December 4, 2009

Personal essay: "Genteel literature and the tricky nature of artistic movements."

The Chicago Renaissance in American Letters

(Every day, I like to post at least a thousand words of original content to the CCLaP website; on the days I don't have a review of a book or movie ready, I thought I would try other material, such as this series of personal essays, looking at a topic in the arts from my life that I think you might find relevant or entertaining too. You can click here for a master list of all personal essays now written, if you're interested.)

Like any other bibliophile, my library contains a whole stack of older, more obscure titles that are many times discovered for free or nearly so, at yard sales and in giveaway boxes outside used bookstores and the like; one in my library right now, for example, is Bernard Duffy's 1954 The Chicago Renaissance In American Letters: A Critical History, a nonfiction guide to the group of novelists and poets and newspaper columnists who made up the city's very first literary circle, back at the end of the Victorian Age when American literature in general came into its own for the first time. I was reading through some of this book the other day, in fact, when I came across a whole chapter arguing something specific about this community -- that the first writers in Chicago to really gain fame and fortune were those willing to embrace what the book calls the "Genteel Movement" which was apparently very popular at the time, and that in fact it was the Industrial-Age metropolises of the Midwest that ironically dragged out the popularity of the east-coast-started, mannered and moral Genteel movement, all the way to the beginning of Modernism and beyond.

And this threw me for kind of a loop when I first read it; because as regular readers know, for the last two years I've been doing this series of classics essays called the "CCLaP 100," and in all the research and reading I've now done for this series regarding the history of literature, not once had I ever before come across this term "Genteel Movement" that this 1954 book is claiming was the most popular form of the arts in America from roughly the 1870s to 1920s. And in fact I discovered that Genteel literature doesn't even have an entry at Wikipedia, a pretty serious statement indeed for a publication that has a full write-up of every Star Trek episode ever made; and so this got me even more curious about the term than ever, in that one thing I'm an endless sucker for is forgotten minor artistic movements of the Modern Age. Ah, but if there's one group destined to never forget the minor artistic movements of history, that'd be the academes, and indeed a simple Google search brought up a whole gaggle of academic papers on the subject of the Genteel arts, many of which are now available online for free. At the end of this essay I'm including a hyperlinked list of the ones I in particular read, and you can assume that much of the stuff I talk about below is paraphrased from these originals.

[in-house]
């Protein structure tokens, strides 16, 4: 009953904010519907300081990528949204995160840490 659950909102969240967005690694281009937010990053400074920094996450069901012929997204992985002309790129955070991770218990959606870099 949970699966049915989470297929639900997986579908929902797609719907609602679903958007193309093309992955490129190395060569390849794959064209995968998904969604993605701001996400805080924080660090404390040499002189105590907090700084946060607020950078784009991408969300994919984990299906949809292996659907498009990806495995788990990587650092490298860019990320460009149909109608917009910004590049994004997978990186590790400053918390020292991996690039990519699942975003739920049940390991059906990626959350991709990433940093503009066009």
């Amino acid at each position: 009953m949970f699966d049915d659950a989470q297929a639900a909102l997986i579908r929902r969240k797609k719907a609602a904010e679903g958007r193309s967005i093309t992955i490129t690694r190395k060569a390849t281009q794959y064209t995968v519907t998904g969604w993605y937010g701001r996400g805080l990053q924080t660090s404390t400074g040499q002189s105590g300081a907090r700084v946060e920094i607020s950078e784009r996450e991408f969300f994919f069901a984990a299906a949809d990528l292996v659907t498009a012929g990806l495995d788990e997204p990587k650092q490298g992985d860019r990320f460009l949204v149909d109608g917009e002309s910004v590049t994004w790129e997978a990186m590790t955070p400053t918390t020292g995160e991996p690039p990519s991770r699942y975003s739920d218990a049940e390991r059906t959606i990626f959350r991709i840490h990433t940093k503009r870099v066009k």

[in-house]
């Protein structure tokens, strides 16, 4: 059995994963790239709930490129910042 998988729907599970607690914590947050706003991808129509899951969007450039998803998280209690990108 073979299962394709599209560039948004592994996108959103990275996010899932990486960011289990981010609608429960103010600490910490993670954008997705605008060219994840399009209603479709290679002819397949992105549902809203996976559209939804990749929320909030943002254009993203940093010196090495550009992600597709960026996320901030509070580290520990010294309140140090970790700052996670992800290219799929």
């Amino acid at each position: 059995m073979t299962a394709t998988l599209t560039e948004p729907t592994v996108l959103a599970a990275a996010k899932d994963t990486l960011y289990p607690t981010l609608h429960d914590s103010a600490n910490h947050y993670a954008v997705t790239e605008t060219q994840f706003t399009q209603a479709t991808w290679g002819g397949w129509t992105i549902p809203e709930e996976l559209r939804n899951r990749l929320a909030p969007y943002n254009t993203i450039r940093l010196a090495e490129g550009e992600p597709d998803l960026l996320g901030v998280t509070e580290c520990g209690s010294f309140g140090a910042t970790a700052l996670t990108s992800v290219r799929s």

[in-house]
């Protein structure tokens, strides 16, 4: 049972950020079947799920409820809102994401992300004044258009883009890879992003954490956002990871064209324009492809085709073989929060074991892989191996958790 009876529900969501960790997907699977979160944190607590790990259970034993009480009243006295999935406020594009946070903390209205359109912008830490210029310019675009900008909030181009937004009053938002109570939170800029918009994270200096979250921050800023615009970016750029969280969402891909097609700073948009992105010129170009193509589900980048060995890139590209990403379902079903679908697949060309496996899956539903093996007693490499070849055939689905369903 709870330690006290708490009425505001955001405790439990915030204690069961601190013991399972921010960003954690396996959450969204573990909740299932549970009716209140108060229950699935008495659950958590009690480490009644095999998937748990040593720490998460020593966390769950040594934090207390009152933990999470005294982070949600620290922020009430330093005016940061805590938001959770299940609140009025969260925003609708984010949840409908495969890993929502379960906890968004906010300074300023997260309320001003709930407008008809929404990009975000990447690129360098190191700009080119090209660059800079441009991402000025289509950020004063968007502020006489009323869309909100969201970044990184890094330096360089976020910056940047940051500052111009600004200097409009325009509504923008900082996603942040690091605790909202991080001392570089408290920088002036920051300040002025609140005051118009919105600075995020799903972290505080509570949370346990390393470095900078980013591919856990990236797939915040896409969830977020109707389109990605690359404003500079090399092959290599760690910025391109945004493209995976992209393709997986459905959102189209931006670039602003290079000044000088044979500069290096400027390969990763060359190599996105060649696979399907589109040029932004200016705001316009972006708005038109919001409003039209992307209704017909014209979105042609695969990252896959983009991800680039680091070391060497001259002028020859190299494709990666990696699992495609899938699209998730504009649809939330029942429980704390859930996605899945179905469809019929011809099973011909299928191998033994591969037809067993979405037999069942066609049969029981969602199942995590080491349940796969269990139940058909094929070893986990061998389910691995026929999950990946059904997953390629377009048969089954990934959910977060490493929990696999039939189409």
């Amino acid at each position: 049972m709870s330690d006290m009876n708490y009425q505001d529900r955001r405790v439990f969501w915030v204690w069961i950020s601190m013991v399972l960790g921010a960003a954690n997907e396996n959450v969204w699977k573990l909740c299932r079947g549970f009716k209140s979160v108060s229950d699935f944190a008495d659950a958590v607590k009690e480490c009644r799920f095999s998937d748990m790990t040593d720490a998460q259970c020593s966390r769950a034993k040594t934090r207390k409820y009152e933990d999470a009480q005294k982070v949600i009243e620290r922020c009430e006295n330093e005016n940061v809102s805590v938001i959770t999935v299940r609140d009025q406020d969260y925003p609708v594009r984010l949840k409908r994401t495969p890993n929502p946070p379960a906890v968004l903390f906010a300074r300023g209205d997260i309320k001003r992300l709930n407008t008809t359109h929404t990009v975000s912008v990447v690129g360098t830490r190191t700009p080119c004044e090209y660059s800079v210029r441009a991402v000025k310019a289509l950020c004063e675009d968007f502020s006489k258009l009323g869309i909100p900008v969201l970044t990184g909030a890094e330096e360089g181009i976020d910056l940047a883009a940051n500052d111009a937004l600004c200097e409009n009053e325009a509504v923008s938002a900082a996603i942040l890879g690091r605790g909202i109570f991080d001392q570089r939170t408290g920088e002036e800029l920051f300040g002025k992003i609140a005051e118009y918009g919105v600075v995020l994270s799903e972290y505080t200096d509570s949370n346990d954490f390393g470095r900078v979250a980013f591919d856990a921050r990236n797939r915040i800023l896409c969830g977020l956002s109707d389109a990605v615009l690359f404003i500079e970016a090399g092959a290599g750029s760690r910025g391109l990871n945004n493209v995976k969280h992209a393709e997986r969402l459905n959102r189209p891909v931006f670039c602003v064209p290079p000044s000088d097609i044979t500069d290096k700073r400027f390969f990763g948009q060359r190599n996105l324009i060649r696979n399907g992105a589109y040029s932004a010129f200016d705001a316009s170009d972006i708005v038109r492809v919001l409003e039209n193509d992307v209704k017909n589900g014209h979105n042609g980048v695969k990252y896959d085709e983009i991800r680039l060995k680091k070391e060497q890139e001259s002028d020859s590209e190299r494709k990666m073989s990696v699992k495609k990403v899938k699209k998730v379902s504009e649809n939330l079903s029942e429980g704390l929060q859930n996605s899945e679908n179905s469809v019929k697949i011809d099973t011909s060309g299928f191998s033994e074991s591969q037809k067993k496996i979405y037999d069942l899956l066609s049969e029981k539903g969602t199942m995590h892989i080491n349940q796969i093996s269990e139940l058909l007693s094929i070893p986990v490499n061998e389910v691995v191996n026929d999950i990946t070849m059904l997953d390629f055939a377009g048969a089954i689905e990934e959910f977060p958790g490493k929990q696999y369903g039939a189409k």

Turns out that Genteel literature worked pretty much how it sounds -- it was the kind of frilly, flowery, overly moralistic stuff coming out at the end of the Victorian Age and on through the Edwardian one, the kind of stuff you can consider the absolute worst of Romanticism and that gave that movement such a bad reputation all through the rest of the 20th century. See, for those who don't know, there were basically four very similar schools of thought that fueled much of the arts during the first half of the 1800s -- Romanticism, Victorianism, Transcendentalism and Impressionism -- each of which overlapped the others in telling ways, adding up by the end to this youthful and liberal exuberance over nature, emotions, the supernatural, the triumph of human civility over the chaos of the wild, and more. What the Genteel Movement was, then, was simply the natural consequence of these ideas being around for half a century and becoming the accepted mainstream norm; it was the conservative, safe, many ways backward expression of these once radical and challenging Victorian ideas, basically what you get when you take the refined, nature-embracing work of Thoreau or Emerson and add the hunger for empty, pretty nostalgia that the horrific Civil War produced in most Americans in the latter half of the 19th century. Or as Ellery Sedgwick puts it more eloquently than I can, it was basically Victorianism with all the fun sucked out of it...

...There was less emphasis on self-reliance -- for Emerson the chief source of all values -- and more on adherence to established cultural norms and traditions. Further, both the values and the tone in which they were transmitted now tended to be repressive rather than expansive, prescriptive rather than inspirational, nostalgic rather than progressive. While the Emersonian faith in moral and cultural progress was still proposed as a dogma...genteel literature reflects a powerful and paradoxical longing for the past.